Mother and Youngsters
This is particularly the case with a mother and
her youngsters, making it difficult to photograph baby warthogs.
Although not the most attractive of the wildlife you're likely to see on an African safari,
warthog nevertheless provide entertaining and often comical viewing.
In the heat of summer they can be found at muddy pools, where wallowing is a favorite activity.
This helps keep them cool, while the mud protects them from biting insects.
A wallowing warthog can provide good picture opportunities,
although this will often be towards noon when the sun is high, so you're faced with
unattractive, contrasty lighting. Some fill-in flash can help reduce the contrast.
Reflections Add Interest
Another good time to take photos is at waterholes, when they're drinking from the water's edge,
as the reflections will add to the interest.
Usually you'll need a reasonably long lens - 200mm or more - to get those close shots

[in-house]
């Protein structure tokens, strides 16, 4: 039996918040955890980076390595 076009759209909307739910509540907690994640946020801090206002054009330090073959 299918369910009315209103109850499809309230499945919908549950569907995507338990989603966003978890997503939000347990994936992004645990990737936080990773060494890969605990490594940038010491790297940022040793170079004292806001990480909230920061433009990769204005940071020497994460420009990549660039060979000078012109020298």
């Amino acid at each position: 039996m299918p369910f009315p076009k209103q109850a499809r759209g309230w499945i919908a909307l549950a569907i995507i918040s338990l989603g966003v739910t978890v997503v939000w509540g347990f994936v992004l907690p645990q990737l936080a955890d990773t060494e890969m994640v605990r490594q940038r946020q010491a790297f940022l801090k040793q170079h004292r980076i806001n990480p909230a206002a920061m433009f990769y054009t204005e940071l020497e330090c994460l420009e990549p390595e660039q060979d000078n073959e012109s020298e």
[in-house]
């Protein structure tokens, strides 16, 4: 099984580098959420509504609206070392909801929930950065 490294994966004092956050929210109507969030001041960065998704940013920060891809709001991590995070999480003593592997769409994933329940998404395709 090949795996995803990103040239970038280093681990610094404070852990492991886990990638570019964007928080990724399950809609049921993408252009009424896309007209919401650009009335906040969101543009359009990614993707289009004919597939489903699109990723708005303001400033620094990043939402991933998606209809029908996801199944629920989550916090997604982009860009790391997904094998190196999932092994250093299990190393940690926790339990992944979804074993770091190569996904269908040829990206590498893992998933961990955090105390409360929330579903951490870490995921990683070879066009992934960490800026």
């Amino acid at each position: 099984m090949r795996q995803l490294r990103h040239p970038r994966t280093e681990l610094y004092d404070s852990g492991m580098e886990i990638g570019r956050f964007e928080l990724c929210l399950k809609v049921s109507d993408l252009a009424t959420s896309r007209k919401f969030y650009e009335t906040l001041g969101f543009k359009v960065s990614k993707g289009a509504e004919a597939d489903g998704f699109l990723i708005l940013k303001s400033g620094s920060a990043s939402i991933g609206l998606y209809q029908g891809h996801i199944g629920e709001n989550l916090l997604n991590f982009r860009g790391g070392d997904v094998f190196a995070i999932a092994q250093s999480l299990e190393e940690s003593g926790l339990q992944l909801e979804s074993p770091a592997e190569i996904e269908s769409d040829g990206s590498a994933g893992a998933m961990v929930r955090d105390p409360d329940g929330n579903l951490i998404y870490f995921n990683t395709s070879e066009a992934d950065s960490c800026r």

that show details such as the "warts" on their faces.
Adults have two pairs of warts (thickened skin and gristle), one pair on the side of the face
just below the eyes, the other on the cheeks. They are more pronounced on adult boars, as are the prominent tusks.
The warthog eats predominantly grass and is the only pig adapted for grazing.
It also unearths roots, bulbs, and tubers with its tusks and tough snout.
Hyena and leopards are the warthog's main predator and it will take refuge in holes
and burrows when threatened.
Adults turn at the last moment and reverse into the hole
so they can use their tusks to fight off the attacker.
To find out more about these animals, see How the Warthog got its Name
Or return to Wildlife Galleries
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